Laser tracking in the field
Laser tracking system mounted in the laboratory
The detection and continuous tracking of fast-flying distant objects such as UAVs or space debris requires highly precise and sensitive tracking systems which accuracies in the sub-μrad range and bandwidths in the kHz range. These requirements arise from the omnipresent air turbulences in the atmosphere which can lead to a destabilisation of the centroid of a laser beam and consequently to a reduced power density at the target object.
Further interference of the beam direction is caused by vibrations of the mountingof the transmission optics. The typical time constants for changes to the atmosphericturbulence cells lie in the range from 10 to 100 ms. Subject to existing meteorological conditions, angles of deflection of up to 100 μrad occur. The laser tracking systems developed in the TP-AO department fulfil these requirements and, moreover, are real-time capable. The systems are based on commercially available adjustable reflectors with piezo driven actuators. Highly sensitive quadrant diodes with measurement amplifier electronics developed by the department are used as position sensors.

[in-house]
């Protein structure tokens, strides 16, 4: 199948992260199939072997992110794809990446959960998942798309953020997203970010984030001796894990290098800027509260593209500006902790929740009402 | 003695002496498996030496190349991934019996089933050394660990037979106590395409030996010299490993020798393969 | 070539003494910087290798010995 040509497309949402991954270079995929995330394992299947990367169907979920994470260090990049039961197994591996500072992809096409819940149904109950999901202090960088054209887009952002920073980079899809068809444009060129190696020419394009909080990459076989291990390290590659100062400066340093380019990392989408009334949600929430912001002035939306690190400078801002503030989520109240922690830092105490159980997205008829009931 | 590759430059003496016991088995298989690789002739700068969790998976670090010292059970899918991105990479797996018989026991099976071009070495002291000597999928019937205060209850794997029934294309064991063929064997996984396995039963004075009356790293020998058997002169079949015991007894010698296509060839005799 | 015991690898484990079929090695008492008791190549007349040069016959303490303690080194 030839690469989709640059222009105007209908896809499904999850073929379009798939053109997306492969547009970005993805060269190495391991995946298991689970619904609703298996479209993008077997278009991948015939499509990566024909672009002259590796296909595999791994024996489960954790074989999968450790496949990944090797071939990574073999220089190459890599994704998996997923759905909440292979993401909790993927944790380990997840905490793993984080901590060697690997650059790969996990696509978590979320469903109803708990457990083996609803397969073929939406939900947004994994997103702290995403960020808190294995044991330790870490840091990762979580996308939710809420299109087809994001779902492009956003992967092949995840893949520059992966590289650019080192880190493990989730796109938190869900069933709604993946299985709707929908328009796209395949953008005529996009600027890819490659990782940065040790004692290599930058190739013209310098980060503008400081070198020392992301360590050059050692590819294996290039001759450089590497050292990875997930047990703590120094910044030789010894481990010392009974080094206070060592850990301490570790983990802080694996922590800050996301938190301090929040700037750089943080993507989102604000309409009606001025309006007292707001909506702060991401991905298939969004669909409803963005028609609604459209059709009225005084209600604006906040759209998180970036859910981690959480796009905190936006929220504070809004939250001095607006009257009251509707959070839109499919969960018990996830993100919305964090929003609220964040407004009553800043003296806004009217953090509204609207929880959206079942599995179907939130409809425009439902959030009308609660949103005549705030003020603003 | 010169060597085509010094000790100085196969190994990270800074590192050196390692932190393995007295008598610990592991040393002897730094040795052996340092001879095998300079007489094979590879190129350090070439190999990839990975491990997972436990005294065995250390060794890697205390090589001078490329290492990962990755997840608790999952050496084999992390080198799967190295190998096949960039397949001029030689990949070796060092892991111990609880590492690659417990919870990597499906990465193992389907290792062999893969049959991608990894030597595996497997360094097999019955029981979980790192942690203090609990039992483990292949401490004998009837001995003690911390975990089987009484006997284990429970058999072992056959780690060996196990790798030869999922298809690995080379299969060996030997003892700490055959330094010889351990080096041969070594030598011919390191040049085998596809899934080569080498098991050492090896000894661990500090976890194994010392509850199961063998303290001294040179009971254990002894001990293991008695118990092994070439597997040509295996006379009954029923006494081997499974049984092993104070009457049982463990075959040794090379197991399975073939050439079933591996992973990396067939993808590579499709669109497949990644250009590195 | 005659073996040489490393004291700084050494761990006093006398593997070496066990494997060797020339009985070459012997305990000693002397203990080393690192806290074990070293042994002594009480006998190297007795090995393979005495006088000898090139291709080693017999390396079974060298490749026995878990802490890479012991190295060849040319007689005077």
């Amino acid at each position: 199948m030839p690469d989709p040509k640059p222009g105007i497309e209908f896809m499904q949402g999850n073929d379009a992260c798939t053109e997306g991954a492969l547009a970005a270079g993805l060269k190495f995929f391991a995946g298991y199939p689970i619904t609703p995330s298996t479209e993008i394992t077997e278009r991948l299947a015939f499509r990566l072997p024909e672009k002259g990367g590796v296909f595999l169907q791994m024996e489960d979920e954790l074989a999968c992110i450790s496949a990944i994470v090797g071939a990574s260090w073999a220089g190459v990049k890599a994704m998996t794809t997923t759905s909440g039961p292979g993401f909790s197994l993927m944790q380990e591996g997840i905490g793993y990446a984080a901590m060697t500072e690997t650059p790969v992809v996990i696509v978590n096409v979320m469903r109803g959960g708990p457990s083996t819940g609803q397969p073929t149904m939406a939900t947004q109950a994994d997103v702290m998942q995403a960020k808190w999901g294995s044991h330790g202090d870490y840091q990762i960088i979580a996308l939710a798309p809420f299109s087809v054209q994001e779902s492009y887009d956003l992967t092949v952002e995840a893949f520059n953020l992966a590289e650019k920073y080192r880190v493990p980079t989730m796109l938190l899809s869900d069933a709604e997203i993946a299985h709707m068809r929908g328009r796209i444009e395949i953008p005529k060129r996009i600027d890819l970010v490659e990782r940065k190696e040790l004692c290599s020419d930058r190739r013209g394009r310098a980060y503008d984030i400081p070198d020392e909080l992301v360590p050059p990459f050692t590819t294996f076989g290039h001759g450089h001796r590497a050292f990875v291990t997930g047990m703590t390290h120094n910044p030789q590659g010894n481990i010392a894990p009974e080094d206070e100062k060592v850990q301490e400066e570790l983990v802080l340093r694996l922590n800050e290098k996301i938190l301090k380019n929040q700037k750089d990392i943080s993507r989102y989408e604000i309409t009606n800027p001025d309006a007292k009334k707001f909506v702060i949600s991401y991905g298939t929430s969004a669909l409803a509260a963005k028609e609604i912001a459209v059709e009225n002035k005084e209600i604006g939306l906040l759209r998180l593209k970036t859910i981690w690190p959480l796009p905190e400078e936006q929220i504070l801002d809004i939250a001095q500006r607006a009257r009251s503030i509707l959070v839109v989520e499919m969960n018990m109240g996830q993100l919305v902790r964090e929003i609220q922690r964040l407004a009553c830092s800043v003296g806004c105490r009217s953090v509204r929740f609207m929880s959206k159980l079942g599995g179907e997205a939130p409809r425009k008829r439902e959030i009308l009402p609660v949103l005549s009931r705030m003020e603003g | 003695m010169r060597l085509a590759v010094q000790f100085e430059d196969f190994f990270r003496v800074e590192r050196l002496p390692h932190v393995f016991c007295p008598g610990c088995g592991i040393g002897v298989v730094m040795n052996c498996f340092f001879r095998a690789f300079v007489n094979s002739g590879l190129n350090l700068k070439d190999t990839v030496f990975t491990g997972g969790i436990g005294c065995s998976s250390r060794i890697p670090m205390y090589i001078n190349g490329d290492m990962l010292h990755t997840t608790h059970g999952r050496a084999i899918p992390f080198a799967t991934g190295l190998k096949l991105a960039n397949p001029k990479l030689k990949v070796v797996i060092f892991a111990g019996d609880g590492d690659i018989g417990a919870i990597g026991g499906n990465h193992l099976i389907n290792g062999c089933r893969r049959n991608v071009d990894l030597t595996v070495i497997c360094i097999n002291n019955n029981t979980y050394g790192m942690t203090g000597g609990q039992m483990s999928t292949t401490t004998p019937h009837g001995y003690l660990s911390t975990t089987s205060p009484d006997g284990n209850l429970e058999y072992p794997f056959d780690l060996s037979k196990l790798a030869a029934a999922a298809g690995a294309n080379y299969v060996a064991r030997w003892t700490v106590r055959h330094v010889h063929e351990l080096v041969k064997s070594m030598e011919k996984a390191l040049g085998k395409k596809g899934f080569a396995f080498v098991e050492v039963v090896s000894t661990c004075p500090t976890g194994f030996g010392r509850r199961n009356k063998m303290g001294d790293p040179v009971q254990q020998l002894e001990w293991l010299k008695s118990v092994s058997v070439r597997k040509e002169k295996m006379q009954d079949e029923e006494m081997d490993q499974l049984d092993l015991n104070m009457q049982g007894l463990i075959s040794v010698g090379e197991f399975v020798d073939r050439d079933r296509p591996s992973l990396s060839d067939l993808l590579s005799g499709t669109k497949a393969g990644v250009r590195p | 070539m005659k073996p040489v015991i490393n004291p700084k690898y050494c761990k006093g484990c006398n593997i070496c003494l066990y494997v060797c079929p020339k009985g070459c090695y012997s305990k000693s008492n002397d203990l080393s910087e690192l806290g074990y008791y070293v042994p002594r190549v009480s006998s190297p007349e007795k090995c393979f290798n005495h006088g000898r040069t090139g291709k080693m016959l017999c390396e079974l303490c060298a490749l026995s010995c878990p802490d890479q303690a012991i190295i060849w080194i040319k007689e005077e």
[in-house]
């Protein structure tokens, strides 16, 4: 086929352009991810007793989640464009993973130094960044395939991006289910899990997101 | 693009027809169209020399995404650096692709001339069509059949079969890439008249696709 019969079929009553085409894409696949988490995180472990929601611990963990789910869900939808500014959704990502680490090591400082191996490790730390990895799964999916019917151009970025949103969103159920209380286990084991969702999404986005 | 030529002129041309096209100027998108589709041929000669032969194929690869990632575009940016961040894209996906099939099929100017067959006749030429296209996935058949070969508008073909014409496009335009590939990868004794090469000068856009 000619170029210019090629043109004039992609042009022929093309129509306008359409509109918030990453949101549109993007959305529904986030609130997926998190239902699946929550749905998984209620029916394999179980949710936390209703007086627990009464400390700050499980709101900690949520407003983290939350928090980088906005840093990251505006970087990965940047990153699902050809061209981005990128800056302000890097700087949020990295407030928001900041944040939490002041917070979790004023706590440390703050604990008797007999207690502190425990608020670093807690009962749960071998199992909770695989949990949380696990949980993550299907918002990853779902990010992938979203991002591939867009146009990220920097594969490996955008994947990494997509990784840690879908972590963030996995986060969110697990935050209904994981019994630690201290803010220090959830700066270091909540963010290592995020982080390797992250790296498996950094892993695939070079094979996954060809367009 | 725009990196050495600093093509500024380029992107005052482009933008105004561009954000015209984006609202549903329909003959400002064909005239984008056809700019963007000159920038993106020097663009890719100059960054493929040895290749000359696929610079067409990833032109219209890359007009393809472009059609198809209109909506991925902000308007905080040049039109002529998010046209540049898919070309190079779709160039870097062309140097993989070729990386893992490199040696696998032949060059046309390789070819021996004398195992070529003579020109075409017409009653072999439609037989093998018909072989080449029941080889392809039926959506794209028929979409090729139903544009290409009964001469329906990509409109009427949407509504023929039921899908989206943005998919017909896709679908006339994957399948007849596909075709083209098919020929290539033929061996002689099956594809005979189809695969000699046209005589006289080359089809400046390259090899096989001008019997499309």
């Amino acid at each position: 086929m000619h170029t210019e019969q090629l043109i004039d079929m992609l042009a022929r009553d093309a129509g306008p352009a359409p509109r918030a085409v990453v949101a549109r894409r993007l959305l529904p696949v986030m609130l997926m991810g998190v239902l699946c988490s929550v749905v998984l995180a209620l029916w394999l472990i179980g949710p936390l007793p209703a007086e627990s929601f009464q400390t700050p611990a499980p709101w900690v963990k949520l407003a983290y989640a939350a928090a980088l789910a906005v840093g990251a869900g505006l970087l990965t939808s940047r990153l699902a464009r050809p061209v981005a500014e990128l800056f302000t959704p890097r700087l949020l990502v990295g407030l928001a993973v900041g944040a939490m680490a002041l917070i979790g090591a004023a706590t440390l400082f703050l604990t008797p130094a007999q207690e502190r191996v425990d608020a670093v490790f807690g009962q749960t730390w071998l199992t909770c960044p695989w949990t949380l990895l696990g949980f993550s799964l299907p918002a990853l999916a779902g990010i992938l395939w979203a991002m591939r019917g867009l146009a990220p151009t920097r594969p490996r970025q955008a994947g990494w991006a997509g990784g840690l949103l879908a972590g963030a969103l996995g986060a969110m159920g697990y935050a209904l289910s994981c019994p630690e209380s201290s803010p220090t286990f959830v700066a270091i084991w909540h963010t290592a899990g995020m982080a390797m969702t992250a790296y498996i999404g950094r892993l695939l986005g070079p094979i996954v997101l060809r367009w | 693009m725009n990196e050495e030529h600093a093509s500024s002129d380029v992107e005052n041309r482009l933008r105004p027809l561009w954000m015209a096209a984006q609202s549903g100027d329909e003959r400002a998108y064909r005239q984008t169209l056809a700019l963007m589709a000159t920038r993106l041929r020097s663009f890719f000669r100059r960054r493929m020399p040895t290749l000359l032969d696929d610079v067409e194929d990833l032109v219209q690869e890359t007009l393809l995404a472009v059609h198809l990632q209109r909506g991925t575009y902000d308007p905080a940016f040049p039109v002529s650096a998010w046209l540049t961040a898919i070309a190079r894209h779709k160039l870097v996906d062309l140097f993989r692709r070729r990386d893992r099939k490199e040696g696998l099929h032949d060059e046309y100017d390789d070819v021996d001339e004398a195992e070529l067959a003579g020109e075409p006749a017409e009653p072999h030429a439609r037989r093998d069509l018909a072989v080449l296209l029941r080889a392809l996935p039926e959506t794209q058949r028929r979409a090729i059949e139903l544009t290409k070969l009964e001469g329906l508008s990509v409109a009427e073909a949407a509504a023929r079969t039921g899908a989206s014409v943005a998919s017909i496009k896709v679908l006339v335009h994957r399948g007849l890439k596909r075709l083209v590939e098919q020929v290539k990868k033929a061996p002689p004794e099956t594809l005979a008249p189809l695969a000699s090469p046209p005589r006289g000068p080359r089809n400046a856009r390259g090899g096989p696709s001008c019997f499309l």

A compact laser tracking unit has been successfully flange-mounted to a 10 inch Schmidt-Cassegrain reflector telescope, in order to conduct tracking experiments over large distances. To review the suitability in the field, a number of tests were carried out on the Institute of Technical Physics' laser test range. In these tests, over a main length of 130 m, a beam direction instability of 6 μrad (standard deviation) that is related to turbulence was successfully reduced to less than 300 nrad. This equates to a direction fluctuation of about 1 mm over a distance of 3 km. The data obtained in atmospheric tracking experiments permits the scaling of the system requirements to relevant distances of several kilometres. Furthermore, the basis is thereby laid to track satellites and space debris in their trajectories in LEO and GEO in a highly precise manner and to enable scientists to determine the corresponding trajectory data.